Engineering Self-Assembling Peptide Systems with Antimicrobial Potential translation missing: zh.hyrax.visibility.files_restricted.text

Tuachi, Abraham (Summer 2019)

Permanent URL: https://etd.library.emory.edu/concern/etds/pc289k081?locale=zh
Published

Abstract

The alarming rise in antibiotic resistance over the past few decades has led to an urgent global health concern, creating a constant need for new therapeutic strategies. Engineering natural peptides found in organisms offers a promising alternative to existing therapeutics, which are susceptible to antimicrobial resistance. Antimicrobial peptides (AMPs) found in the innate immune system of vertebrates have been key in allowing the organisms to evolve in the way they did. AMPs possess substantial antimicrobial properties that treat various pathogens. The chances of pathogens developing resistance towards these peptides are less likely since peptides act upon a wide range of cellular components, whereas conventional therapeutics have one specific target. AMPs mainly form charged, hydrophobic and amphipathic structures which contribute to their bioactivity. However, stability, activity and cell selectivity need to be improved in order to make such peptides more attractive for therapeutic applications. Here, extensive efforts are being made to determine optimized assembly conditions for AMPs. These hierarchical structures possess a higher density of bioactive characteristics than their monomeric counterparts. Currently, the ability to predict the final assembly structure, from the primary peptide sequence, remains a significant challenge. We aim to develop design principles specifically directed for assembling AMPs. Understanding the correlation between sequence amphiphilicity, self-assembly behavior, and antimicrobial activity, will enable us to engineer more potent AMPs. Furthermore, these AMP assemblies, will allow us to study the relationship of antimicrobial activity and assembly structure. We propose that the self-assembly of engineered AMPs will result in improved antimicrobial activity and elucidate new mechanisms for combating pathogens. Natural peptides that have been previously shown to have antimicrobial and self-assembly properties (PSMα3 and CL1) are rationally designed and assembled into supramolecular structures to gain further insights into their structure-function relationship. We find that these peptides form different structures such as nanotubes, filaments and twisted ribbons. Complete structural characterization of the AMP assemblies and assessment of their antibacterial activities is executed.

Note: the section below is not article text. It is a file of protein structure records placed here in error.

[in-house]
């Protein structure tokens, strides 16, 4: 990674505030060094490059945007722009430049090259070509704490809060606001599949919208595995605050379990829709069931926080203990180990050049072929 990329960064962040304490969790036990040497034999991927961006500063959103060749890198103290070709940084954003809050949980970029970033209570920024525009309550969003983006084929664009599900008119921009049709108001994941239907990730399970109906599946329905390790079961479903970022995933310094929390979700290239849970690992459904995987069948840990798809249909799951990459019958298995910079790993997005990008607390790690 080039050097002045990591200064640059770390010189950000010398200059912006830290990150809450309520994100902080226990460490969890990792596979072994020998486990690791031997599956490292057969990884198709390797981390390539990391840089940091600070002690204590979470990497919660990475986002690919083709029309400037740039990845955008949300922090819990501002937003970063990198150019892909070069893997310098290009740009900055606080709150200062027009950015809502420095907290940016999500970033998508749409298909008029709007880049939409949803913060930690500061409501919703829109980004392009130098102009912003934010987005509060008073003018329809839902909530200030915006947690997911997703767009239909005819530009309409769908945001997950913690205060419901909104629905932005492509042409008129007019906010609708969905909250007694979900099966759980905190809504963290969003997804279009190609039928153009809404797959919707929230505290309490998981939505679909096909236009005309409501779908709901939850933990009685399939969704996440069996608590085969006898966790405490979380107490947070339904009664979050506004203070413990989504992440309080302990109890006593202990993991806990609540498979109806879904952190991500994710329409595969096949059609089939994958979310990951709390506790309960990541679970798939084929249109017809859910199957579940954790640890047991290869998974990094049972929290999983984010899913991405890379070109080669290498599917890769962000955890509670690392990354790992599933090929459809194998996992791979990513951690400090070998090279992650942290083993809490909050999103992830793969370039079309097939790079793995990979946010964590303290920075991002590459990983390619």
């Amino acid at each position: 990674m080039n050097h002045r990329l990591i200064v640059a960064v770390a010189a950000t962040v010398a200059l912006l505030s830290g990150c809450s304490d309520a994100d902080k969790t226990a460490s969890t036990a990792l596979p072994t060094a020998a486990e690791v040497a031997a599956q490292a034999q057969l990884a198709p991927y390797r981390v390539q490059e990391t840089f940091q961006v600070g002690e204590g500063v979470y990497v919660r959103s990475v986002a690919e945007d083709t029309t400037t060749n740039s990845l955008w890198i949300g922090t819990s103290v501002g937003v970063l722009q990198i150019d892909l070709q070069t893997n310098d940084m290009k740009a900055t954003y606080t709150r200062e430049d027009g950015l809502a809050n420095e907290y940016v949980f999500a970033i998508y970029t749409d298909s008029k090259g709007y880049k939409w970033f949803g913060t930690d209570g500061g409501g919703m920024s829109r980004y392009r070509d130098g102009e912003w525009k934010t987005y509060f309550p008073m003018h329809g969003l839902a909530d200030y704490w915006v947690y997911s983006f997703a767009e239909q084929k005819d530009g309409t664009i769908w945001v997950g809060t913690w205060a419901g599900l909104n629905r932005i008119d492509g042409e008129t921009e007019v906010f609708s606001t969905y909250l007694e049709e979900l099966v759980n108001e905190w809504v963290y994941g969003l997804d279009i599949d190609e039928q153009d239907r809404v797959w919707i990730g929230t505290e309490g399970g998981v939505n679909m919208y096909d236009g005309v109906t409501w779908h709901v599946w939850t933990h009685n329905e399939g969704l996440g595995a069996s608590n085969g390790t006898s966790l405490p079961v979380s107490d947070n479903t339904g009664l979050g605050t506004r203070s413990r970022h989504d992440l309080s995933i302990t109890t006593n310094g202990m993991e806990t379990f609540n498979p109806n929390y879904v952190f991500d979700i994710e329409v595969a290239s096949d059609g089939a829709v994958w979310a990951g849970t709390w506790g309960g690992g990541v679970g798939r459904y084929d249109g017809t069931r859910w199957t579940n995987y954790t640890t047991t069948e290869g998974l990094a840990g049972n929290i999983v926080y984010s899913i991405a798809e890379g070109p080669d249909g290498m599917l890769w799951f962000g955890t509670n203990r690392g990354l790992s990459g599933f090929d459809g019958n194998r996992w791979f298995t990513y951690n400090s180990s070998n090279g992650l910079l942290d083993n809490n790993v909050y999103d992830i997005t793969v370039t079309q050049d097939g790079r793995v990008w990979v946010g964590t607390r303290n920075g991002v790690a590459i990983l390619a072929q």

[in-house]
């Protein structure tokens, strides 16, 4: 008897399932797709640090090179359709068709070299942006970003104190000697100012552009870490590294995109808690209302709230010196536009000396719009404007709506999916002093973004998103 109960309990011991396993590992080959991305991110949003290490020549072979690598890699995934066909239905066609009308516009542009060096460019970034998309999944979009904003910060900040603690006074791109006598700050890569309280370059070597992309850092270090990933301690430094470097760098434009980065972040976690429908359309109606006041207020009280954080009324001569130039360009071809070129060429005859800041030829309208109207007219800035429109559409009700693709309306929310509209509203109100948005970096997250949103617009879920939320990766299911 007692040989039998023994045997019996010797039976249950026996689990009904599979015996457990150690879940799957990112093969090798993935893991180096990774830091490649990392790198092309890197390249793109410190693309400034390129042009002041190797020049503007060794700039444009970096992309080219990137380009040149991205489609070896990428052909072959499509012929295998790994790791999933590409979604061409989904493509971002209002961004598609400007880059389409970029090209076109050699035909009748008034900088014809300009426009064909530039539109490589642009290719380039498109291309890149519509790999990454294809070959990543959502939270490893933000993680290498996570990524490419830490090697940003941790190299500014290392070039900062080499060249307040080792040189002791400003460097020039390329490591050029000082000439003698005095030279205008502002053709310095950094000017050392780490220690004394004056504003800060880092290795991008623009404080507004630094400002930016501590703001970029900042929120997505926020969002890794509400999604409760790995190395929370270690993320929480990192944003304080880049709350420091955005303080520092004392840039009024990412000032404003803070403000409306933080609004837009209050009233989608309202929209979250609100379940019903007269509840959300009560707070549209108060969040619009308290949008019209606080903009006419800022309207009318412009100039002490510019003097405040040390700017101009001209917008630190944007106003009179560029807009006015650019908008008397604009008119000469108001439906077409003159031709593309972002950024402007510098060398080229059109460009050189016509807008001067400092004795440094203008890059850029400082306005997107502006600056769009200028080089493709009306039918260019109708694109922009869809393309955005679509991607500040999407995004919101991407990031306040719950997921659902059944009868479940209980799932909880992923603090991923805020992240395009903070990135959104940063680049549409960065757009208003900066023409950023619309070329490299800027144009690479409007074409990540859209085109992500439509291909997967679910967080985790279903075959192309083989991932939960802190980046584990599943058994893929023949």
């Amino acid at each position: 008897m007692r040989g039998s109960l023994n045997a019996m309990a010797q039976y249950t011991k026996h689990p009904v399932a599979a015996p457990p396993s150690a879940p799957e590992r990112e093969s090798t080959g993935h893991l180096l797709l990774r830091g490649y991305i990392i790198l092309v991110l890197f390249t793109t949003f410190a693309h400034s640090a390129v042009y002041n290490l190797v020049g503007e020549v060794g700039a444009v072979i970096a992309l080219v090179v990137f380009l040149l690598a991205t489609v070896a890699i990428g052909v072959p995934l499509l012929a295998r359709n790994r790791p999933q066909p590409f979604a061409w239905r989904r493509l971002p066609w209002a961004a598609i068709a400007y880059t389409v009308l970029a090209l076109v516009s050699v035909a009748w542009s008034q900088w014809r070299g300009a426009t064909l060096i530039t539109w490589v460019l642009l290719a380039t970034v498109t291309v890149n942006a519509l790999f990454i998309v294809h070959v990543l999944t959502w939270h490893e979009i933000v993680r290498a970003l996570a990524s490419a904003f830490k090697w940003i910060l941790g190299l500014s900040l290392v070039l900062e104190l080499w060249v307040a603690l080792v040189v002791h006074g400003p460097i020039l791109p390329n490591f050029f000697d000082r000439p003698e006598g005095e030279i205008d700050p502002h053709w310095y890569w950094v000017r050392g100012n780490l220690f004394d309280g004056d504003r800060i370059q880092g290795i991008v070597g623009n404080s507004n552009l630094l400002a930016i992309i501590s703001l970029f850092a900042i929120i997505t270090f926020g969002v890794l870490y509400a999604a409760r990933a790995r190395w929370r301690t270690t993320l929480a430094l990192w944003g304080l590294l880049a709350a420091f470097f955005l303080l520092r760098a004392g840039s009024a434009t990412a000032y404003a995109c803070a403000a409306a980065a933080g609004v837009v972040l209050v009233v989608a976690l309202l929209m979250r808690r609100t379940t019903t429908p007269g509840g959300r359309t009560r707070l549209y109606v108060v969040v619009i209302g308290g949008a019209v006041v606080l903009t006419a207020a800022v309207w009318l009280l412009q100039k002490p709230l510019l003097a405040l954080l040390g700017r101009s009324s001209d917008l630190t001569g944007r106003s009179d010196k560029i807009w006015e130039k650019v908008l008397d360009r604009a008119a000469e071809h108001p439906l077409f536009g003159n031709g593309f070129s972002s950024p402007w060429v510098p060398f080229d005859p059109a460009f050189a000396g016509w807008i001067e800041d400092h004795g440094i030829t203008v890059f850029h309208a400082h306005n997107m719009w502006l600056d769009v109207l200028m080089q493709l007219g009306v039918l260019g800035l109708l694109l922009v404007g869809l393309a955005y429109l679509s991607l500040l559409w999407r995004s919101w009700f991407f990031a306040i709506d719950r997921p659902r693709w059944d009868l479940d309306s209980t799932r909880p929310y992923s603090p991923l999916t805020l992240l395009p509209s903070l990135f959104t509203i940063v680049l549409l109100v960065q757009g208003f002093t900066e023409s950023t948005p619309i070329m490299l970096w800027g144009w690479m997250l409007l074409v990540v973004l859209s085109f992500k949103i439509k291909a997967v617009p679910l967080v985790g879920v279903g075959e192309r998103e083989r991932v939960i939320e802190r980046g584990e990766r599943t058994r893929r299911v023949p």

Table of Contents

Chapter 1. Introduction

1.1 Antimicrobial resistance and the urgent need for alternative therapies............................1

1.1.1 Limitations of current antibiotics for the treatment of bacterial infections...........2

1.2 Introduction to self-assembly of biological molecules................................................3

1.3 Antimicrobial peptides....................................................................................8

1.3.1 Antimicrobial peptides interactions with cell membranes.................................9

1.3.2 The limitations of antimicrobial peptides and how self-assembled structures can overcome them............11

1.4 Conclusion................................................................................................15

1.5 References................................................................................................16

Chapter 2. Development and Characterization of CL1 Peptides

2.1 Introduction...............................................................................................19

2.2 Sequence Design.........................................................................................20

2.3 Results and Discussion